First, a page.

In stark contrast to the ending of Heart of Darkness in which Marlow lies to Kurtz’s wife about his demise, Colonel Kurtz wants Willard to tell his son the truth about him. The question which needs to be posed is whether the truth about someone so inhuman yet all-too-human can be said to those who live in the comforts of civilization. This is one of the tragic elements of Kurtz’s destiny. During the scene in which by brilliant editing (cross-cutting) Willard’s murder of Kurtz is shown (who wanted to die like Socrates, if we are to believe Nietzsche), it is juxtaposed to the ritual slaughter of an animal. This suggests that Kurtz’s murder is also of ritual nature; in ancient civilizations the ritual slaughter of an animal was associated with an act of purification. Thus, Kurtz’s murder is puryfing, in the first place for him, since his life had become a circle of death and madness without end. His last whispers the horror, the horror, suggest that proposition.
When considering Nietzsche’s philosophy, it is necessary to highlight the distinction considering the word “tragic”, which exists in Croatian language. These are “tragično” and “tragičko”. The first one denotes the everyday use of the word “tragic”, which borders on banal. On the other hand, “tragičko” is characteristic of Nietzsche’s philosophy which foresees a tragic age (which existed in the pre-Socratic Greece) which will be the age of great purification, outbursts of genius and creative energy, but also the destructive age abundant with horrors and disasters.
Nietzsche saw Greek tragedy as the affirmation of life, while Aristotle understood tragic heroes as ones who brought their fate upon themselves by their hubris. The same is implied for Kurtz; when he accepted to play role of a deity for the natives (as have all the imperialist powers) he precipitated his doom. The tragedy of Walter E. Kurtz is that the best of us can be tempted, fail to resist and fall into the horror of darkness. When Kurtz is killed, Willard sees a book in which the following written: Drop the bomb, exterminate them all. In the longest version of the film, the natives surrender and nevertheless, the bomb is dropped on them and they are all exterminated, as is vividly shown as a spectacle in the ending credits. Allmighty strikes, and the “Divine Order” of annihilation is established.
8 responses to “Tragic Fate of Colonel Walter E. Kurtz: Coppola’s “Apocalypse Now””
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Coppola explicitly denies that the bombing occurs.
Conrad’s (/Marlow’s)Kurtz did not provide instructions to Marlow on what to tell his widow. Marlow decides to spare her too much truth. The difference is not just who decides but who is to be told (son rather than wife).
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I am well aware that Coppola denies the bombing. Yet, the cinematographer was furious because this scene was cut. In my opinion, the ending only makes sense if there is a bombing. Otherwise “drop the bomb kill them all” wouldn’t make any sense, as well as the presence of “Almigthy”. Coppola wanted the ending to be optimistic; yet there are other versions (the VHS version) which include the bombing and I believe that the optimistic ending does not serve the movie well. It is much better for it to be drawn to its horrid conclusion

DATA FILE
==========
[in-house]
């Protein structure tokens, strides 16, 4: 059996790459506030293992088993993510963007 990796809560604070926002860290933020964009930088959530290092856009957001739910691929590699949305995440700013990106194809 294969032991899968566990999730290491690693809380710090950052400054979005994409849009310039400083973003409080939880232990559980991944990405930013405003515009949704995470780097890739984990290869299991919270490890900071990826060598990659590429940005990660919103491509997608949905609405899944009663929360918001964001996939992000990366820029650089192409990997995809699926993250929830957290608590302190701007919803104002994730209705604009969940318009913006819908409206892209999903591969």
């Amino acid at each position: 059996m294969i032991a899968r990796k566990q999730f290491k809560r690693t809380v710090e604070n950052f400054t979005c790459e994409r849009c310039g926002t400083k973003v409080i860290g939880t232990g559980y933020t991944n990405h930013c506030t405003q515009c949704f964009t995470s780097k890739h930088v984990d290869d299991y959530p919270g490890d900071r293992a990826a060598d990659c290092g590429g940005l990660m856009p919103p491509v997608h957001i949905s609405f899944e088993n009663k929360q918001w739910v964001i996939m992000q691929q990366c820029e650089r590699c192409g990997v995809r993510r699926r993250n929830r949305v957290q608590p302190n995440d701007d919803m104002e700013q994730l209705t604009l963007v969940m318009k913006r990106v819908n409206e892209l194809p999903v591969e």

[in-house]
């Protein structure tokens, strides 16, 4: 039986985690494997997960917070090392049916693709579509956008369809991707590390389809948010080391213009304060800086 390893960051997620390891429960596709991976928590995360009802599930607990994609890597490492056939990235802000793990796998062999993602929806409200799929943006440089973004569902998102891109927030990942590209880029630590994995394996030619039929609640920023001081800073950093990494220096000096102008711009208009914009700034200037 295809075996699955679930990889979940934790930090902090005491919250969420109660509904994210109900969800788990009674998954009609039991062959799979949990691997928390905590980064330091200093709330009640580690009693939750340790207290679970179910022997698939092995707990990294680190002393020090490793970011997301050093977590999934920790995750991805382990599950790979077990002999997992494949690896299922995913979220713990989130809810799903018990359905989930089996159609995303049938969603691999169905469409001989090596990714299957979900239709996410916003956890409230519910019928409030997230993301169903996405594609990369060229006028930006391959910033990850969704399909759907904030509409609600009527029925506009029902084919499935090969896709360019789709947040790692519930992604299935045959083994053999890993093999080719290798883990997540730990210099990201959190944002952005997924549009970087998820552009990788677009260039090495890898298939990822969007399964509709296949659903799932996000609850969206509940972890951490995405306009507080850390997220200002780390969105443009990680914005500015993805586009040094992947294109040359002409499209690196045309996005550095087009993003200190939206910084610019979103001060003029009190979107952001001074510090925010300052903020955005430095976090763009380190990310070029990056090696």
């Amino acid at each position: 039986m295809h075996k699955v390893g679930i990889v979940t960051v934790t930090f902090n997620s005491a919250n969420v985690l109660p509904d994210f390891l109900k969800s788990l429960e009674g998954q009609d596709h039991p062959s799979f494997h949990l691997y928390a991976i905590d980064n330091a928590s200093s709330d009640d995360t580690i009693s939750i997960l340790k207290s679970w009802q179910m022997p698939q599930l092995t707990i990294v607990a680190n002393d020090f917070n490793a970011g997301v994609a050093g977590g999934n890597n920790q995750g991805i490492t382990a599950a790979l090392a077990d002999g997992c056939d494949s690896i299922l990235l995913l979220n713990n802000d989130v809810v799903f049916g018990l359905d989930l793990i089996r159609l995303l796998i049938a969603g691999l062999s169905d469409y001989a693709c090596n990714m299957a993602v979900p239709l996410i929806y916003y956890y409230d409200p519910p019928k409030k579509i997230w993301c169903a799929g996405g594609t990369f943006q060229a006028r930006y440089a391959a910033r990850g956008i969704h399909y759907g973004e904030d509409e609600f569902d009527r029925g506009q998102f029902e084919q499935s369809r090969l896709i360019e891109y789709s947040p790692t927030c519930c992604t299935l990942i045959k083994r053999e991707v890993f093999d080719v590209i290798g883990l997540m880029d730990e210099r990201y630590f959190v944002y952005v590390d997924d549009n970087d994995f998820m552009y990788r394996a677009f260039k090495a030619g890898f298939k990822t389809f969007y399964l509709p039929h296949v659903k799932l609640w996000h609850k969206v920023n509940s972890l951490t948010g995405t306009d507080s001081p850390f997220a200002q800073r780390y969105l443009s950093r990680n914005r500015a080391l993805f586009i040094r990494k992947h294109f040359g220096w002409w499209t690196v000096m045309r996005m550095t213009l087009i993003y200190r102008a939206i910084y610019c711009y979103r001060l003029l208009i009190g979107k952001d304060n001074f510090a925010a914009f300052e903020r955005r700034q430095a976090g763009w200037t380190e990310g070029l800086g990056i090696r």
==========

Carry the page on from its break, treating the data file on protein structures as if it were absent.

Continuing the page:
As for instructions, sure, there weren’t any. Yet, Marlow decided to lie, and some interpreters believe that it represents the way in which Europeans deal with their imperialist past. I agree that the “who is to be told” fact is important
I would love to see the “longest” version of the film (with the different ending) but I believe Coppola ordered those prints to be returned since people were interpreting this ending to mean that Willard had called in the airstrike and effectively murdered Kurtz’s followers as he left.
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Here, in former Yugoslavia at least, it was available, my former professor at faculty told us about it. I agree with your interpretation, it does seem that Coppola didn’t want us to see the U.S. army massacre thousands of natives. But this alternate ending can be interesting to interpret in the light of Western countries colonialist and imperialist heritage.
I feel there is a real confusion in this article and the responses. The “Drop the bomb” handwritten into Kurtz’ feasibility study is surely a call for the use of nuclear weapons by the USA. “The bomb” had this meaning in the 1960-70s — for example, “Ban the Bomb” did not mean get rid of tactical devices such as those used to destroy the camp, but rather dismantling Atomic and Nuclear weapons. Kurtz was frustrated by the lack of will to win this war, and contrasted it with the Vietkong who were winning through “unacceptable” tactics such as removing the arms of vaccinated children.
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Thank you, this is an illuminating comment, and true. Our professor at faculty told us many things about this film, but this was never mentioned. Great comment!